Cognitive Behavioural Therapy is an approach used by many psychologists to help their patients deal with a variety of mental and emotional challenges.
It’s a problem-focused, action-orientated talking therapy that has proven to be extremely beneficial in the treatment of depression and anxiety.
And the principle that underlies the therapy is that if we can change the way we think, we can change the way we feel…
By training ourselves to identify negative, dysfunctional and destructive thoughts (a less intuitive task than you may think), we can then begin to work on replacing them with healthy ones.
And the benefits of CBT have been championed by psychologists for decades.
But now, new research suggests that CBT can not only change our thought patterns, it can literally rewire our brains!
In a study conducted by psychologists at Kings College London, CBT seemed to affect actual neurological patterns in the brain…
Observable brain responses that reflected the positive changes in emotional response by the patients.
The patients in question were suffering from psychosis — a symptom of mental illness that often involves a disconnect from reality and paranoid thoughts.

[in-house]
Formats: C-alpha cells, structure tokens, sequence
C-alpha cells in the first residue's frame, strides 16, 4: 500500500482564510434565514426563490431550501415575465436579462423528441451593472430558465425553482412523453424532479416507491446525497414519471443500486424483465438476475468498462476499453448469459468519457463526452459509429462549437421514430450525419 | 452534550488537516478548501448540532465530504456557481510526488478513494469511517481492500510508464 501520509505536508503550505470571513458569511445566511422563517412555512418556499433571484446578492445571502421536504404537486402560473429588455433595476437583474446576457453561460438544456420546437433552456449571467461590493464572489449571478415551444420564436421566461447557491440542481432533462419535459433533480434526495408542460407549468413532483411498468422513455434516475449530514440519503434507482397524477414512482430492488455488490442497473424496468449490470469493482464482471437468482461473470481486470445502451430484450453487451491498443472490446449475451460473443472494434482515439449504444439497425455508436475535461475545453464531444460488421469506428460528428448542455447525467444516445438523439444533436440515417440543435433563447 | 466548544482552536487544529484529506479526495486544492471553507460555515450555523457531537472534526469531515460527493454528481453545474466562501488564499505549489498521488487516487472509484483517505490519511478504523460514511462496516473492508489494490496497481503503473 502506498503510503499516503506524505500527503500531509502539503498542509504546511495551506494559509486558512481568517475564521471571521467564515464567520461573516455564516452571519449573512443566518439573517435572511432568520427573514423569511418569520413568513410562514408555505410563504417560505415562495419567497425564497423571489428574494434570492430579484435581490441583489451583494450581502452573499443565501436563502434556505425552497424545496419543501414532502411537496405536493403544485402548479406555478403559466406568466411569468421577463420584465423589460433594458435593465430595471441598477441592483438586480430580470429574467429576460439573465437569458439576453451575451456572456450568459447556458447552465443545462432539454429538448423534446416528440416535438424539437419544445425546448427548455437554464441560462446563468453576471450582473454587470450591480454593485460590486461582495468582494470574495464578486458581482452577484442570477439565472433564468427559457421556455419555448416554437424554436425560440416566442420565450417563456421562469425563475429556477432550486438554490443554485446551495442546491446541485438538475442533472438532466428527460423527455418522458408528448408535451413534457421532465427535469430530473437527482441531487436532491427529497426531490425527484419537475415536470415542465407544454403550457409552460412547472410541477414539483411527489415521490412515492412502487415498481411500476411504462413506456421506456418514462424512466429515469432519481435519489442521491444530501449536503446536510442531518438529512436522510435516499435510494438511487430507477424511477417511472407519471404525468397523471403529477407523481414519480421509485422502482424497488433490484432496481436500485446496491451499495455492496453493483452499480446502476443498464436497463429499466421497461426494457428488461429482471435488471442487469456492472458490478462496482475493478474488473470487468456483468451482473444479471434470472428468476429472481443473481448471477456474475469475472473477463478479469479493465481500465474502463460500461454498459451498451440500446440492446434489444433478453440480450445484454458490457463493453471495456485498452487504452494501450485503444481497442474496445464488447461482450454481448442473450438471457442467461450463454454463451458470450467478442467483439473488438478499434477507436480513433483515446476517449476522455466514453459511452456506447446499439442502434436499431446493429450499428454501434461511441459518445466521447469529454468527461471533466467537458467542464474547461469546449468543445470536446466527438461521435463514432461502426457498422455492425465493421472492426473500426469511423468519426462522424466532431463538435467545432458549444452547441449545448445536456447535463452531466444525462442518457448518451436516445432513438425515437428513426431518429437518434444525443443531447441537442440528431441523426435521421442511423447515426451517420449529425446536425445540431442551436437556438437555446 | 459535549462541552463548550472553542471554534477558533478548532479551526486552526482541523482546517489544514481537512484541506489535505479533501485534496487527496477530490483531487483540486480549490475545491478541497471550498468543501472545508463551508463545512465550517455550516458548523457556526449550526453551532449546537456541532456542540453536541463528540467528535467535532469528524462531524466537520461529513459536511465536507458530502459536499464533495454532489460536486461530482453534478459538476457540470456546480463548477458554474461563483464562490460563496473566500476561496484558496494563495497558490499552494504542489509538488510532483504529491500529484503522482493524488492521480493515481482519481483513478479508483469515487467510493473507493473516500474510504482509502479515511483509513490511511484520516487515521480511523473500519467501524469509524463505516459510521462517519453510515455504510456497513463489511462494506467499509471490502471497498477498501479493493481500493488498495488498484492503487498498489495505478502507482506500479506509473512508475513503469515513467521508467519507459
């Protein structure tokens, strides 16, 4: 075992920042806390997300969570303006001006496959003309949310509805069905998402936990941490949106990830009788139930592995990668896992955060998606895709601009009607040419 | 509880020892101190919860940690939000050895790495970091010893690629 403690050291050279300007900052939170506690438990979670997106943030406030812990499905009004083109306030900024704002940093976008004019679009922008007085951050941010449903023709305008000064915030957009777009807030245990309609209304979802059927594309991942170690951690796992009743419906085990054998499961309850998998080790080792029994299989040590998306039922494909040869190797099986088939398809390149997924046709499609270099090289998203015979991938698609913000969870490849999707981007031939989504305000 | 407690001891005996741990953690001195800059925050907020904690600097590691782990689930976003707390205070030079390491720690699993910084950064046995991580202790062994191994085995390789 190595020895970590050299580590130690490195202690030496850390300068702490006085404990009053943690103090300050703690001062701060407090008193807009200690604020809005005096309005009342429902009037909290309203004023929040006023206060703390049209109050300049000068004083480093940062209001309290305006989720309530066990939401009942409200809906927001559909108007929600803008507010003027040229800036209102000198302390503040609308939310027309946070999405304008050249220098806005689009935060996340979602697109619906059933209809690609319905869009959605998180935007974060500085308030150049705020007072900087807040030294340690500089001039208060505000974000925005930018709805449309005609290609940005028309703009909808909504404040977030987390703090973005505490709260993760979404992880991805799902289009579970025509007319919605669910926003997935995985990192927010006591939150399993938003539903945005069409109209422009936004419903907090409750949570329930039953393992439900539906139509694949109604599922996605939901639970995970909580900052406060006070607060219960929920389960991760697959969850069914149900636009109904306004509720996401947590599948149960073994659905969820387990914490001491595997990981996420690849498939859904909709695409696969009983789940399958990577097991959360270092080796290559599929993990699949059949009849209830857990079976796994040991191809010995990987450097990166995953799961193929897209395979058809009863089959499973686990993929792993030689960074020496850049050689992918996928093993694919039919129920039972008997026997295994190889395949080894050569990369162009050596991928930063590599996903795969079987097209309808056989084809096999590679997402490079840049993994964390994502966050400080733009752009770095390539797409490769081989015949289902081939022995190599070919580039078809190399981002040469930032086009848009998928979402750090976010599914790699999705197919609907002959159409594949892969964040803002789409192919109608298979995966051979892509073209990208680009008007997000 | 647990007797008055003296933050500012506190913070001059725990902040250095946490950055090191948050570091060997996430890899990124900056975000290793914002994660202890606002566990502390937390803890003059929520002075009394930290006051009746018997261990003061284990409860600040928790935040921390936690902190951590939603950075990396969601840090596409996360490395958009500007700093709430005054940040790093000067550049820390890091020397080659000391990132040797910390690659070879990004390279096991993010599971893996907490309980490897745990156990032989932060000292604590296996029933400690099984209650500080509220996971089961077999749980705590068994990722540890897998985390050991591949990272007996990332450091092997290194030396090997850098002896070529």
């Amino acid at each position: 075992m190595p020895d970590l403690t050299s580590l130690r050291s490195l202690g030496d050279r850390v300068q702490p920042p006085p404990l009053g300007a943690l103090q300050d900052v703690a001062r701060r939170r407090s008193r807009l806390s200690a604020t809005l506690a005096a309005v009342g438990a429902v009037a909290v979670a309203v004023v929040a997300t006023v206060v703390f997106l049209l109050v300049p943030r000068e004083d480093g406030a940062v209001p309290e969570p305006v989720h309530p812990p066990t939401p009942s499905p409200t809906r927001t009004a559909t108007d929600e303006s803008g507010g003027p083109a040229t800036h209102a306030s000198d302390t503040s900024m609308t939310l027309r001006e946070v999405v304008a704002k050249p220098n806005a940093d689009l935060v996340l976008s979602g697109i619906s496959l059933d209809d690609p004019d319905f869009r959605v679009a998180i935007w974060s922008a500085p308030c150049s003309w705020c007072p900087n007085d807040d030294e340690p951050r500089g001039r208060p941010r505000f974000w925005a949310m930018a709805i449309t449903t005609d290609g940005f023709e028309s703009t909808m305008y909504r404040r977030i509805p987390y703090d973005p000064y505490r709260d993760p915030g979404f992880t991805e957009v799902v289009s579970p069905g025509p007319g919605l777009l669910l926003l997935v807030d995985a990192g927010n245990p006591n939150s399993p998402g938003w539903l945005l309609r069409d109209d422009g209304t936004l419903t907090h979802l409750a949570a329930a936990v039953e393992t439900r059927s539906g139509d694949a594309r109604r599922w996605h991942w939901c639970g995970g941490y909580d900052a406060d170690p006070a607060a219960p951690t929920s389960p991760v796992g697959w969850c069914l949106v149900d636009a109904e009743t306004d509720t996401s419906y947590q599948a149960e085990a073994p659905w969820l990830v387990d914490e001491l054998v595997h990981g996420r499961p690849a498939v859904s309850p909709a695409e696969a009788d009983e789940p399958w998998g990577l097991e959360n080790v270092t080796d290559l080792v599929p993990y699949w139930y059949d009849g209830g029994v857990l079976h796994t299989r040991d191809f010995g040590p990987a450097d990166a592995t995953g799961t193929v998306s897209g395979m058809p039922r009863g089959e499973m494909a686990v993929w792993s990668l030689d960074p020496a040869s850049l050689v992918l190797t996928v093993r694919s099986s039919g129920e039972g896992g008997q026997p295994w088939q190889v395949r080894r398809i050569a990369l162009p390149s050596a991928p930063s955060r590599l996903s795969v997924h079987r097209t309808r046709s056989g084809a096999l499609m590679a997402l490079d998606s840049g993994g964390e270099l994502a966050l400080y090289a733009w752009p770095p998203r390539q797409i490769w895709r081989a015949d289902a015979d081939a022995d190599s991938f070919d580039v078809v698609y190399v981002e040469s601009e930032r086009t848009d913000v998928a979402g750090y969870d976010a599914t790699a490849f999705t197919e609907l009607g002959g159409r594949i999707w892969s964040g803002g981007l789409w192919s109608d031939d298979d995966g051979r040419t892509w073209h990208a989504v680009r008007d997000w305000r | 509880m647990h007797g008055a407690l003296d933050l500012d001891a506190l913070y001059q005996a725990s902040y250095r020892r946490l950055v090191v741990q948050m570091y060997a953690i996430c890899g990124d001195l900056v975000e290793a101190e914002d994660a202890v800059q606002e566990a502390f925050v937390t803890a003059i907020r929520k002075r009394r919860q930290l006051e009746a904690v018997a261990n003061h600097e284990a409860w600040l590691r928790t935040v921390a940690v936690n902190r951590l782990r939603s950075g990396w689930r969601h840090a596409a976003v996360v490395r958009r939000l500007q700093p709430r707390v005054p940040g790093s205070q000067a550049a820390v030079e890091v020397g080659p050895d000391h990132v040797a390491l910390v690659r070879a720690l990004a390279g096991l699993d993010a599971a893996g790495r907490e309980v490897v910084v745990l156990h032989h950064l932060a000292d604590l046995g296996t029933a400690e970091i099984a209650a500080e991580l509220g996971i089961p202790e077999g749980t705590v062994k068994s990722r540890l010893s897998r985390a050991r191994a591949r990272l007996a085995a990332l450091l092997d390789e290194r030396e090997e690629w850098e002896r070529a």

Throughout the study, the patients were shown images of faces with a variety of different expressions.
After CBT, there was a marked increase in brain activity, and certain important healthy regions of the brain showed signs of strengthened connections.
Specifically, the scans showed strengthened connections between the amygdala — the region involved with fear and threat processing — and the prefrontal cortex — the region responsible for rational thinking and reasoning.
This suggests that the patient’s ability to distinguish between actual and perceived threats was also strengthened, thus improving their connection with reality and minimising their paranoia.
So what exactly do these findings mean?
Well what psychologists already knew, basically…
That psychotherapy works!
Psychologists have researched and testified to the success of treatments like CBT for decades, by talking with and observing the progress of their patients.
But neurological studies like this offer further testaments to the efficacy of therapy, by showing that it can have a physically identifiable, observable impact on the functioning of our brain.
This study is all the more powerful because it marks the first time that brain scans have suggested that therapy can have long-term results.
So it’s a wonderful testament to what we’re all about here at Melbourne Child Psychology…
Not just helping our patients through challenges in the present, but teaching them the skills they need to continue overcoming them — independently — well into their future.